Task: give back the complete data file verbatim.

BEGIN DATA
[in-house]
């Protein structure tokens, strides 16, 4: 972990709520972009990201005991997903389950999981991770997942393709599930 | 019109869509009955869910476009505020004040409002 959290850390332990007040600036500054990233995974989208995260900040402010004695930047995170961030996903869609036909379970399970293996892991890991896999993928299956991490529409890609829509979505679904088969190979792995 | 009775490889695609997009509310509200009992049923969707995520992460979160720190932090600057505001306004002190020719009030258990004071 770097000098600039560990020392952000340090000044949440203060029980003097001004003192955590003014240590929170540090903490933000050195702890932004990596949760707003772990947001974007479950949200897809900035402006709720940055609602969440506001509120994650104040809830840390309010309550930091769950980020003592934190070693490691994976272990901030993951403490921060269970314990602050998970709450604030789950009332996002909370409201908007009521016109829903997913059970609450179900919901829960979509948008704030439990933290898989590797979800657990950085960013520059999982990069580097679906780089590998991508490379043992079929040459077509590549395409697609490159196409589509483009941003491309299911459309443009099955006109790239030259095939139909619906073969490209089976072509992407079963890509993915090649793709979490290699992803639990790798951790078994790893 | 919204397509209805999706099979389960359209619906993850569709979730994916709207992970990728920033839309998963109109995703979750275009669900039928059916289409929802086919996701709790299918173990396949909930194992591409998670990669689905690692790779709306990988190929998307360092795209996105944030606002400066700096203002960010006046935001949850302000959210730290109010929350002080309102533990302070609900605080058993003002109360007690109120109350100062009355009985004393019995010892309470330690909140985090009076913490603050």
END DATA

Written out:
[in-house]
């Protein structure tokens, strides 16, 4: 972990709520972009990201005991997903389950999981991770997942393709599930 | 019109869509009955869910476009505020004040409002 959290850390332990007040600036500054990233995974989208995260900040402010004695930047995170961030996903869609036909379970399970293996892991890991896999993928299956991490529409890609829509979505679904088969190979792995 | 009775490889695609997009509310509200009992049923969707995520992460979160720190932090600057505001306004002190020719009030258990004071 770097000098600039560990020392952000340090000044949440203060029980003097001004003192955590003014240590929170540090903490933000050195702890932004990596949760707003772990947001974007479950949200897809900035402006709720940055609602969440506001509120994650104040809830840390309010309550930091769950980020003592934190070693490691994976272990901030993951403490921060269970314990602050998970709450604030789950009332996002909370409201908007009521016109829903997913059970609450179900919901829960979509948008704030439990933290898989590797979800657990950085960013520059999982990069580097679906780089590998991508490379043992079929040459077509590549395409697609490159196409589509483009941003491309299911459309443009099955006109790239030259095939139909619906073969490209089976072509992407079963890509993915090649793709979490290699992803639990790798951790078994790893 | 919204397509209805999706099979389960359209619906993850569709979730994916709207992970990728920033839309998963109109995703979750275009669900039928059916289409929802086919996701709790299918173990396949909930194992591409998670990669689905690692790779709306990988190929998307360092795209996105944030606002400066700096203002960010006046935001949850302000959210730290109010929350002080309102533990302070609900605080058993003002109360007690109120109350100062009355009985004393019995010892309470330690909140985090009076913490603050």